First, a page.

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The Burial Of Jesus: Matthew 27:57-65

The Burial of Jesus

57 As evening approached, there came a rich man from Arimathea, named Joseph, who had himself become a disciple of Jesus. 58 Going to Pilate, he asked for Jesus’ body, and Pilate ordered that it be given to him. 59 Joseph took the body, wrapped it in a clean linen cloth, 60 and placed it in his own new tomb that he had cut out of the rock. He rolled a big stone in front of the entrance to the tomb and went away. 61 Mary Magdalene and the other Mary were sitting there opposite the tomb.

All of the gospels give attention to the burial of Jesus. (Mark 15:42-47, blog, Luke 23:50-56, blog, John 19:38-42) They were making sure that we know the details of his burial so that the credibility of his resurrection would be solid. This is where we are introduced to Joseph of Arimathea. Mark calls him a prominent member of the Council, who was himself waiting for the kingdom of God (Mark 15:43). John simply calls him a secret disciple of Jesus (John 19:38). Luke says that Joseph was a good and upright man, who had not consented to their decision and action (Luke 23:50-51). This probably means that, when the council voted to convict Jesus of blasphemy, Joseph had voted “not guilty.” When those who were accused went on trial before the Sanhedrin, the members voted on their guilt or innocence by casting pebbles into an urn, white for innocent and black for guilty.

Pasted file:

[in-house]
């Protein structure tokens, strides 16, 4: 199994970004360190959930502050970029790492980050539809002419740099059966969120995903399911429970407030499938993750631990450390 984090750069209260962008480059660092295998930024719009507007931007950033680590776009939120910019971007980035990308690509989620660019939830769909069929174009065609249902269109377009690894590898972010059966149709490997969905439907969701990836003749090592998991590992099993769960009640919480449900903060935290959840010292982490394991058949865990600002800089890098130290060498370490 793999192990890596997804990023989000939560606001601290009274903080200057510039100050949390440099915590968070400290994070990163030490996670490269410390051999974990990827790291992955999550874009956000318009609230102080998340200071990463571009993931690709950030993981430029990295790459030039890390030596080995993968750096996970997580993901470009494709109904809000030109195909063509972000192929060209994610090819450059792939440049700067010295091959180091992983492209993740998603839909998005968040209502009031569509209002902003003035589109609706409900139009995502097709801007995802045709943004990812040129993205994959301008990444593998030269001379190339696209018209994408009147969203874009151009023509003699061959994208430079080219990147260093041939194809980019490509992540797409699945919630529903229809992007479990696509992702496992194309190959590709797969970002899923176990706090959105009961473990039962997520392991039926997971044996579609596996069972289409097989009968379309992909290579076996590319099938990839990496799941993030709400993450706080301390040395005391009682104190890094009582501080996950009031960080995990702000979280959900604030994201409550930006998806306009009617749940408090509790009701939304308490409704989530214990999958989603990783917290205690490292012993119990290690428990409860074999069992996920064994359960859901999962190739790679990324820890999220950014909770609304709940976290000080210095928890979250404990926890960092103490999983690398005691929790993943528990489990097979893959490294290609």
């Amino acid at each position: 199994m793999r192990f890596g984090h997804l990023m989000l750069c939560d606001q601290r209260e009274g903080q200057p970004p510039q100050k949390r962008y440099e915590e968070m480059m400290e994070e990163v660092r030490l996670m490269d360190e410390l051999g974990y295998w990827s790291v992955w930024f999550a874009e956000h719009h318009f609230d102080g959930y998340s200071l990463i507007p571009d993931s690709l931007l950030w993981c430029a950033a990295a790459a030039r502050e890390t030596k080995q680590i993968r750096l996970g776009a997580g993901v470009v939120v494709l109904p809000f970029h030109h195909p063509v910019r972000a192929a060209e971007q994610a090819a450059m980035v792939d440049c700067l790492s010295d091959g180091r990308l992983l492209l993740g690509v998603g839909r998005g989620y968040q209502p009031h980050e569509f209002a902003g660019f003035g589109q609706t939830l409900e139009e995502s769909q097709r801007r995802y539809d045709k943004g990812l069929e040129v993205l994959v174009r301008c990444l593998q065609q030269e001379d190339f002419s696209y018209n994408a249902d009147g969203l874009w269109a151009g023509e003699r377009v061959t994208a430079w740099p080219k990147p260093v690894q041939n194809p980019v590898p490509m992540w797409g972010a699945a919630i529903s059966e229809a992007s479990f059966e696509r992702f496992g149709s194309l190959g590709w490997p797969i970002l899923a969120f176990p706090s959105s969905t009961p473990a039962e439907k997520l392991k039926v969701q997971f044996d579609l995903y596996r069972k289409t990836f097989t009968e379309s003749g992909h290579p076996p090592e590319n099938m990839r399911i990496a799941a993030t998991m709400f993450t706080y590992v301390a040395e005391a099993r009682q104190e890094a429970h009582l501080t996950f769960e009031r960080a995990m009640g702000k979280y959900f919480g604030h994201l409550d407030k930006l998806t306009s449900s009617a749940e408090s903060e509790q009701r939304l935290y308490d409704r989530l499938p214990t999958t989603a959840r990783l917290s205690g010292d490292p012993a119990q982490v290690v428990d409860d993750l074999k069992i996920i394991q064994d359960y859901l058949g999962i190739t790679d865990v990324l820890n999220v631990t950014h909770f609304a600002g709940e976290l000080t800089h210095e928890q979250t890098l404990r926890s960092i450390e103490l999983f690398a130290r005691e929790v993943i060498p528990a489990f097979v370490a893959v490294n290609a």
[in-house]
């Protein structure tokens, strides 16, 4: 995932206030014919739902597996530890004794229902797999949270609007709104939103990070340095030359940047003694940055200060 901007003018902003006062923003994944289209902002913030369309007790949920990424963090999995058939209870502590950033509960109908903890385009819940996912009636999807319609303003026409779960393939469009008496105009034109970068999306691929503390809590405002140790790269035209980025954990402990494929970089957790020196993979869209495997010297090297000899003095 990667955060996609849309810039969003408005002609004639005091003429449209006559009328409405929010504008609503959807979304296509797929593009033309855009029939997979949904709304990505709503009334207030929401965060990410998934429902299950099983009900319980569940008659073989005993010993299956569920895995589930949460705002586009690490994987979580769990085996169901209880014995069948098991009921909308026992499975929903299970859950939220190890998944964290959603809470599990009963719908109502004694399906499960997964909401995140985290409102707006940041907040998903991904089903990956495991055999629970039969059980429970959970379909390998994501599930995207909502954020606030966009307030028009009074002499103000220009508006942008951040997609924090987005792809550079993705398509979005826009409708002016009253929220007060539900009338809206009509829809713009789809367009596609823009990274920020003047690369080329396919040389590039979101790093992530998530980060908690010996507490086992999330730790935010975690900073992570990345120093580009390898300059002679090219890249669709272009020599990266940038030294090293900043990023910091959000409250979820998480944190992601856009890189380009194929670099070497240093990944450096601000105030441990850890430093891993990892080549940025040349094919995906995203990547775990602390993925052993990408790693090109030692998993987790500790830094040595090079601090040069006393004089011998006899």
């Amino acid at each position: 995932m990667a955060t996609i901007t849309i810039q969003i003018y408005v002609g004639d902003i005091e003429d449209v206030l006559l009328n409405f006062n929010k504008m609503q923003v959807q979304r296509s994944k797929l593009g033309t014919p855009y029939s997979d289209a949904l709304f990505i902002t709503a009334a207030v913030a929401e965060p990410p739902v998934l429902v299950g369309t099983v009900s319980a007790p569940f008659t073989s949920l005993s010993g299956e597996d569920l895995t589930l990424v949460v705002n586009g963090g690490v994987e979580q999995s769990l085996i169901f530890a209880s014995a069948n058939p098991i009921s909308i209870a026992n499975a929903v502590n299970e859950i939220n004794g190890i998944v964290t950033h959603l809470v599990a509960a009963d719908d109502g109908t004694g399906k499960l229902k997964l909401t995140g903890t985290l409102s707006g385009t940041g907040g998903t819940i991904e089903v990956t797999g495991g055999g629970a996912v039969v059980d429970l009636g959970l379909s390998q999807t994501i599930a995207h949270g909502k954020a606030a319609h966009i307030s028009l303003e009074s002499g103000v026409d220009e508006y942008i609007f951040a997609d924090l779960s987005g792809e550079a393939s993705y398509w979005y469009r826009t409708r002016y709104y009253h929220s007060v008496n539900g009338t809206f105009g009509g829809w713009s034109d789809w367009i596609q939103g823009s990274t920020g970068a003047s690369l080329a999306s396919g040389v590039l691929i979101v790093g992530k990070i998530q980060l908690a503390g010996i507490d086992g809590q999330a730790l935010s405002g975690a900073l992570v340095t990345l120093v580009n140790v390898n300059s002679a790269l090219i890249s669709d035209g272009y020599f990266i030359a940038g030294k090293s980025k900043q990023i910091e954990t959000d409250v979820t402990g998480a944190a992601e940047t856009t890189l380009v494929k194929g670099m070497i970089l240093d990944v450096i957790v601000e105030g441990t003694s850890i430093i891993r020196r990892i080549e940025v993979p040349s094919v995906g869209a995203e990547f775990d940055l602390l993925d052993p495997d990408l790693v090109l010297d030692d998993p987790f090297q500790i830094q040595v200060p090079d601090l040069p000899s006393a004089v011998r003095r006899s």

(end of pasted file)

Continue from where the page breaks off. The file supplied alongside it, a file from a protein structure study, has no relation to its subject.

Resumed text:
Matthew, Mark, and Luke all call Joseph a wealthy man. Only the wealthy could afford tombs cut out of rock like this one. This was a tomb that Joseph had prepared for himself and his family. Matthew says it was new, and Luke says that no one had yet been laid in it (Luke 23:53). Why is it important that Jesus was buried in a tomb that had never been used? Because family tombs like this often had more than one body in them. Since it’s made clear that there were no other bodies in the tomb, there can be no case of mistaken identity later.

It’s hard to describe how generous this was on Joseph’s part. Family tombs were for family members, and Joseph was not related to Jesus, as far as we know. It’s not impossible that they were related, however. If they were, that would at least partly explain Joseph’s offer. To place the body of a non-family member in a family tomb would have been very unusual. On top of that, there was the matter of defiling the grave. Anyone who was crucified was considered cursed. By placing the body of Jesus in this new family tomb that had not even been used, according to tradition, Joseph was allowing that family tomb to be defiled, which meant no righteous member of his family could be buried there.

As I mentioned in my posts on the crucifixion of Jesus, it usually took much longer for people to die of crucifixion than it took for Jesus. It sometimes took days for people to die, and normally, the Romans wanted crucifixions to last as long as possible. And once the victims died, their bodies were normally left on the crosses to rot and be eaten by animals. This was all done to terrify the local populations where the Romans ruled, and it happened with great regularity all over the empire, not just in Judea. But, as John says, the next day was a special Sabbath, the Passover Sabbath in Jerusalem (John 19:31). The Jews would not stand for the horror of crucified bodies left on crosses just outside the Holy City during the Passover Sabbath. According to John, it was the Jewish leaders who asked Pilate to have the legs of the crucified men broken and the bodies removed for the Sabbath. Pilate granted their request, but because Jesus had died so quickly, it was unnecessary to break his legs. Mark says that Pilate was surprised that Jesus had died so soon, and confirmed it with the centurion before releasing Jesus’ body (Mark 15:44-45).